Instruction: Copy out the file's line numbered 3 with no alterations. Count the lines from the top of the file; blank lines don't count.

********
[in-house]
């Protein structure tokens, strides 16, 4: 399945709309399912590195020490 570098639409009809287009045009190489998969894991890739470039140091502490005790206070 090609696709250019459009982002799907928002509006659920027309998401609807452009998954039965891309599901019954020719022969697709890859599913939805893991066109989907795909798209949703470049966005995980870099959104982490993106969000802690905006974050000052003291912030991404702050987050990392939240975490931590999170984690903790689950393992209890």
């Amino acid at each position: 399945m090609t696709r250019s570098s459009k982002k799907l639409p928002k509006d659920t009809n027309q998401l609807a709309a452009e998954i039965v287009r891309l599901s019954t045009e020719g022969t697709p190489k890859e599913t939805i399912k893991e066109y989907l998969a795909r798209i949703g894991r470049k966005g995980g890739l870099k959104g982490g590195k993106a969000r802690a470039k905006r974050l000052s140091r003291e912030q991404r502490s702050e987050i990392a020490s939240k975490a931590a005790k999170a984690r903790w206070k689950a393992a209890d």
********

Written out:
């Amino acid at each position: 399945m090609t696709r250019s570098s459009k982002k799907l639409p928002k509006d659920t009809n027309q998401l609807a709309a452009e998954i039965v287009r891309l599901s019954t045009e020719g022969t697709p190489k890859e599913t939805i399912k893991e066109y989907l998969a795909r798209i949703g894991r470049k966005g995980g890739l870099k959104g982490g590195k993106a969000r802690a470039k905006r974050l000052s140091r003291e912030q991404r502490s702050e987050i990392a020490s939240k975490a931590a005790k999170a984690r903790w206070k689950a393992a209890d």